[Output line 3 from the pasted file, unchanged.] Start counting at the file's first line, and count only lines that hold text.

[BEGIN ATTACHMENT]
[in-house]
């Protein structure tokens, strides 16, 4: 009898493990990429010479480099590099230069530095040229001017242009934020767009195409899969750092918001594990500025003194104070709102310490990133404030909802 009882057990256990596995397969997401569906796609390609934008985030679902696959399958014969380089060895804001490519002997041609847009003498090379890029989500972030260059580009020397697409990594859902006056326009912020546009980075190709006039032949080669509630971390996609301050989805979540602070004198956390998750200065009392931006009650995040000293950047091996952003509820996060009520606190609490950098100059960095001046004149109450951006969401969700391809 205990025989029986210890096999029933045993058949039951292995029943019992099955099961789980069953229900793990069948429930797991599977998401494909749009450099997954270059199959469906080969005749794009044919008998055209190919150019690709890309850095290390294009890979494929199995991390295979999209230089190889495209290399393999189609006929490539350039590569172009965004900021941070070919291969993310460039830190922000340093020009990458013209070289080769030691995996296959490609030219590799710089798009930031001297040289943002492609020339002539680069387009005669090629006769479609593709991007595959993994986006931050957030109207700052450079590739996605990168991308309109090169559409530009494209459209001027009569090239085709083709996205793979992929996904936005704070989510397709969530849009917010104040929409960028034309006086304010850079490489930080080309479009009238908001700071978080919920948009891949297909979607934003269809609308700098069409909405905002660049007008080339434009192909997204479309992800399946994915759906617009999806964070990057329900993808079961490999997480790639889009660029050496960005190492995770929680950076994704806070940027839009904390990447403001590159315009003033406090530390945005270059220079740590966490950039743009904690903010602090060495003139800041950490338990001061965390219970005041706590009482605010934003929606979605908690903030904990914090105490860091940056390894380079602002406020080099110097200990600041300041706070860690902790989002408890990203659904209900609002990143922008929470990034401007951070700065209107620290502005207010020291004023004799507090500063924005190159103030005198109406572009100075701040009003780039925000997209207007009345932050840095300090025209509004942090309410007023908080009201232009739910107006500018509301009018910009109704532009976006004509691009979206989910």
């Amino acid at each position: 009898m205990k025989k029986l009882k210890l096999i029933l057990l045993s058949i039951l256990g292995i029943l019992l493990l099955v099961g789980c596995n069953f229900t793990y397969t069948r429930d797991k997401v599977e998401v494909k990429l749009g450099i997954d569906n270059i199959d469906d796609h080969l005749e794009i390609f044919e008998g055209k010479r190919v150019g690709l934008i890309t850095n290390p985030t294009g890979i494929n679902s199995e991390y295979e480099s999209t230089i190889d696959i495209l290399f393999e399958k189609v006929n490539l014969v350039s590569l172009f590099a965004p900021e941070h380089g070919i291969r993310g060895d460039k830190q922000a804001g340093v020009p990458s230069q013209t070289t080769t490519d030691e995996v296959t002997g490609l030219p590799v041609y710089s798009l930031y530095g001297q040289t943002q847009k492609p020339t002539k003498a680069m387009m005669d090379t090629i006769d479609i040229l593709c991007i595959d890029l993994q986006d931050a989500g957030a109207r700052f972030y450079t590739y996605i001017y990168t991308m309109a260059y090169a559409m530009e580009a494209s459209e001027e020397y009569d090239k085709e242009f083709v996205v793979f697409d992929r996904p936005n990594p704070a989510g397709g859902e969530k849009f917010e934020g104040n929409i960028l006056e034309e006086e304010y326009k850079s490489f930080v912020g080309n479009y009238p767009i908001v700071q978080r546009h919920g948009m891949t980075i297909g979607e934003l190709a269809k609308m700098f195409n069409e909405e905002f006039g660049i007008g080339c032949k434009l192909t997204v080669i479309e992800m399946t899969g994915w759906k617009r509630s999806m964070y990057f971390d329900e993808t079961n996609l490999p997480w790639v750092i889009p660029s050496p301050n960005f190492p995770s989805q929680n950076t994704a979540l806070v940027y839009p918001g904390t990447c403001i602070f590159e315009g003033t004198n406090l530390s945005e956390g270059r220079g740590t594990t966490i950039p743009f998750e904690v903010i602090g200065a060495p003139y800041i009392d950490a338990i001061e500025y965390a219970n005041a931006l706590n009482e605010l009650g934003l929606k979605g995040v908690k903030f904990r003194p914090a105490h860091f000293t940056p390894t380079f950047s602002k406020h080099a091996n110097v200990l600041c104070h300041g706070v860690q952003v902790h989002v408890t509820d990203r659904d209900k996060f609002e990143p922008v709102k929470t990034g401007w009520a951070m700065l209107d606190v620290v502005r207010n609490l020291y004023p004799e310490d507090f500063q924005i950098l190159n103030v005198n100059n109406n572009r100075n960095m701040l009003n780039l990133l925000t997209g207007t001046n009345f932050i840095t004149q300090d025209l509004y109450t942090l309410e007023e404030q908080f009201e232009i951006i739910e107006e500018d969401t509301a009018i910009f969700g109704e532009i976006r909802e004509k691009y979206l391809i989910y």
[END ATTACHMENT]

């Amino acid at each position: 009898m205990k025989k029986l009882k210890l096999i029933l057990l045993s058949i039951l256990g292995i029943l019992l493990l099955v099961g789980c596995n069953f229900t793990y397969t069948r429930d797991k997401v599977e998401v494909k990429l749009g450099i997954d569906n270059i199959d469906d796609h080969l005749e794009i390609f044919e008998g055209k010479r190919v150019g690709l934008i890309t850095n290390p985030t294009g890979i494929n679902s199995e991390y295979e480099s999209t230089i190889d696959i495209l290399f393999e399958k189609v006929n490539l014969v350039s590569l172009f590099a965004p900021e941070h380089g070919i291969r993310g060895d460039k830190q922000a804001g340093v020009p990458s230069q013209t070289t080769t490519d030691e995996v296959t002997g490609l030219p590799v041609y710089s798009l930031y530095g001297q040289t943002q847009k492609p020339t002539k003498a680069m387009m005669d090379t090629i006769d479609i040229l593709c991007i595959d890029l993994q986006d931050a989500g957030a109207r700052f972030y450079t590739y996605i001017y990168t991308m309109a260059y090169a559409m530009e580009a494209s459209e001027e020397y009569d090239k085709e242009f083709v996205v793979f697409d992929r996904p936005n990594p704070a989510g397709g859902e969530k849009f917010e934020g104040n929409i960028l006056e034309e006086e304010y326009k850079s490489f930080v912020g080309n479009y009238p767009i908001v700071q978080r546009h919920g948009m891949t980075i297909g979607e934003l190709a269809k609308m700098f195409n069409e909405e905002f006039g660049i007008g080339c032949k434009l192909t997204v080669i479309e992800m399946t899969g994915w759906k617009r509630s999806m964070y990057f971390d329900e993808t079961n996609l490999p997480w790639v750092i889009p660029s050496p301050n960005f190492p995770s989805q929680n950076t994704a979540l806070v940027y839009p918001g904390t990447c403001i602070f590159e315009g003033t004198n406090l530390s945005e956390g270059r220079g740590t594990t966490i950039p743009f998750e904690v903010i602090g200065a060495p003139y800041i009392d950490a338990i001061e500025y965390a219970n005041a931006l706590n009482e605010l009650g934003l929606k979605g995040v908690k903030f904990r003194p914090a105490h860091f000293t940056p390894t380079f950047s602002k406020h080099a091996n110097v200990l600041c104070h300041g706070v860690q952003v902790h989002v408890t509820d990203r659904d209900k996060f609002e990143p922008v709102k929470t990034g401007w009520a951070m700065l209107d606190v620290v502005r207010n609490l020291y004023p004799e310490d507090f500063q924005i950098l190159n103030v005198n100059n109406n572009r100075n960095m701040l009003n780039l990133l925000t997209g207007t001046n009345f932050i840095t004149q300090d025209l509004y109450t942090l309410e007023e404030q908080f009201e232009i951006i739910e107006e500018d969401t509301a009018i910009f969700g109704e532009i976006r909802e004509k691009y979206l391809i989910y």